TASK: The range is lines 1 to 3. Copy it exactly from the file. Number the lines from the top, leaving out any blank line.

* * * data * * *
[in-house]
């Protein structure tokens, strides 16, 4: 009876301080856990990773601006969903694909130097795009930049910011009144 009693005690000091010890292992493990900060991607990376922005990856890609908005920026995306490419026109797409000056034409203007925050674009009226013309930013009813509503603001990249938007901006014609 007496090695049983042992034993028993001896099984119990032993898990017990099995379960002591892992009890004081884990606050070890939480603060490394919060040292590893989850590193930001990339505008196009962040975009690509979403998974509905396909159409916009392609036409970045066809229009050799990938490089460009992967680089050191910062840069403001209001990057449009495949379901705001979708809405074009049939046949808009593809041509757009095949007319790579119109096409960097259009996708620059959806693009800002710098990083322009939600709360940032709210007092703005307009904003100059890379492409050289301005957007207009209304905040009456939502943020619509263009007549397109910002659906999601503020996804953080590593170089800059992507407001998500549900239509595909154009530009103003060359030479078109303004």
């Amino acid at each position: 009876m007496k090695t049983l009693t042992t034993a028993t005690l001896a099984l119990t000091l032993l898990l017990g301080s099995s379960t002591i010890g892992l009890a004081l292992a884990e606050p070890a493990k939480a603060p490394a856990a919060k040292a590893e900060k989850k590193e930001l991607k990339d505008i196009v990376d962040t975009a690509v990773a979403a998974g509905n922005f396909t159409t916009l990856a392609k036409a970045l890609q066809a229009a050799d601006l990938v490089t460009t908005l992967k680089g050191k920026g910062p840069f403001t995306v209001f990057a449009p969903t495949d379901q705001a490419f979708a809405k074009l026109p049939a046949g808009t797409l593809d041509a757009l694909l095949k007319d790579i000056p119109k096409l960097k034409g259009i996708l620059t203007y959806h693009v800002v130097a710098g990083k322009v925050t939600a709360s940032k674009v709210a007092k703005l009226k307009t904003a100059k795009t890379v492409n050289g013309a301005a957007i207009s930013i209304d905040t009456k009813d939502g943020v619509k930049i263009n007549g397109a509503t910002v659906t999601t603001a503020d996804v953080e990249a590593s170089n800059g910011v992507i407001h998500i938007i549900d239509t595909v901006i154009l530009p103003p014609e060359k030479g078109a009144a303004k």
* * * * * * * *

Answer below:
[in-house]
């Protein structure tokens, strides 16, 4: 009876301080856990990773601006969903694909130097795009930049910011009144 009693005690000091010890292992493990900060991607990376922005990856890609908005920026995306490419026109797409000056034409203007925050674009009226013309930013009813509503603001990249938007901006014609 007496090695049983042992034993028993001896099984119990032993898990017990099995379960002591892992009890004081884990606050070890939480603060490394919060040292590893989850590193930001990339505008196009962040975009690509979403998974509905396909159409916009392609036409970045066809229009050799990938490089460009992967680089050191910062840069403001209001990057449009495949379901705001979708809405074009049939046949808009593809041509757009095949007319790579119109096409960097259009996708620059959806693009800002710098990083322009939600709360940032709210007092703005307009904003100059890379492409050289301005957007207009209304905040009456939502943020619509263009007549397109910002659906999601503020996804953080590593170089800059992507407001998500549900239509595909154009530009103003060359030479078109303004």
């Amino acid at each position: 009876m007496k090695t049983l009693t042992t034993a028993t005690l001896a099984l119990t000091l032993l898990l017990g301080s099995s379960t002591i010890g892992l009890a004081l292992a884990e606050p070890a493990k939480a603060p490394a856990a919060k040292a590893e900060k989850k590193e930001l991607k990339d505008i196009v990376d962040t975009a690509v990773a979403a998974g509905n922005f396909t159409t916009l990856a392609k036409a970045l890609q066809a229009a050799d601006l990938v490089t460009t908005l992967k680089g050191k920026g910062p840069f403001t995306v209001f990057a449009p969903t495949d379901q705001a490419f979708a809405k074009l026109p049939a046949g808009t797409l593809d041509a757009l694909l095949k007319d790579i000056p119109k096409l960097k034409g259009i996708l620059t203007y959806h693009v800002v130097a710098g990083k322009v925050t939600a709360s940032k674009v709210a007092k703005l009226k307009t904003a100059k795009t890379v492409n050289g013309a301005a957007i207009s930013i209304d905040t009456k009813d939502g943020v619509k930049i263009n007549g397109a509503t910002v659906t999601t603001a503020d996804v953080e990249a590593s170089n800059g910011v992507i407001h998500i938007i549900d239509t595909v901006i154009l530009p103003p014609e060359k030479g078109a009144a303004k």